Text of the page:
If you buy the annual iteration of your favorite sports video game, chances are you haven’t had much to celebrate in recent years. Frankly speaking, the genre is struggling, and even the new generation of consoles has not been the answer to rejuvenate it. Take just this year, for example. The metacritic scores are anything but impressive for the biggest sports of the day. Madden NFL 22 got an appalling 60 NHL 22, which promised to change its metagame, disappointed with a 74. NBA 2K has largely been the franchise to beat, but NBA 2K22 only holds a 76, one lowest ratings in the series. in years. FIFA 22 and MLB: The Show 21 had the highest averages, around 78, but it’s telling that neither of these franchises can even cross the 80 mark.
This downward trend has been going on for quite some time now, and I am irritated to see largely intact fads and similar technical errors continue year after year. It’s like watching your favorite sports team when it’s in crisis. How long do you wait and watch the continual losses add up before you step down and hope next season is better?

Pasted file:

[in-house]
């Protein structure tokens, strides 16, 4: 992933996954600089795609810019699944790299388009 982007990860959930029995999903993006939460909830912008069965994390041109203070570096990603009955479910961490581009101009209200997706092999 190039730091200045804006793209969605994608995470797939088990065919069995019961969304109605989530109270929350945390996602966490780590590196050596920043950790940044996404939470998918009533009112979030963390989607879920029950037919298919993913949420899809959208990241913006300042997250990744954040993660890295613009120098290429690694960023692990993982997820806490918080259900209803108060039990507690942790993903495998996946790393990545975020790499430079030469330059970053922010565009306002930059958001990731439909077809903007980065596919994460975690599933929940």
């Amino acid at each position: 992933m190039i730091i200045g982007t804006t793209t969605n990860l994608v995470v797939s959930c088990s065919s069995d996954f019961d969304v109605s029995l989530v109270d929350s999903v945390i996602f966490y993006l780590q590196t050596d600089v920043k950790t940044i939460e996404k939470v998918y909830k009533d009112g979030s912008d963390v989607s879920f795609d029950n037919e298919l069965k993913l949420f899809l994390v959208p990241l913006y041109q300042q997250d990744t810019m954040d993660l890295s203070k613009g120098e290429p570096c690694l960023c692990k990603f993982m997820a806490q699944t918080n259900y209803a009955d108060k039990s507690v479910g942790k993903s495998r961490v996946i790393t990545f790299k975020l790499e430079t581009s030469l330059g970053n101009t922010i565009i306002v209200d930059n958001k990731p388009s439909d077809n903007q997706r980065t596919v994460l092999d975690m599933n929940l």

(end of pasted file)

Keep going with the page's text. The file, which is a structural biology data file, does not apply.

The problem is, the hope that the next entry is doing better has been around for too many seasons now, and it’s not just with one or two franchises. It is at all levels. Last generation, the sports genre has exploded with innovation, making sports games more like real life. Additionally, the developers were looking for unique ways to build a community around them and cater for multiple types of gamers, from building robust franchise modes to offering skill-based online gaming. And, more importantly, they were finding new and exciting ways to captivate sports fans. Visual Concepts showed the power of sports storytelling, making NBA 2K’s MyCareer a must-have game by letting you create a player and take them on a cinematic journey that plunged into the highs and lows of stardom.
It opened up a world of potential and ignited a fire in their competition, with FIFA creating NHL’s Alex Hunter: The Journey and Be A Pro becoming a choice-driven story. Heck, Visual Concepts was so successful that it even implemented a storyline in NBA 2K18 and 19’s franchise mode, but with mixed results. But at the very least, the developers were trying new things, taking risks, and learning from each other about engagement and what made people play their game year round.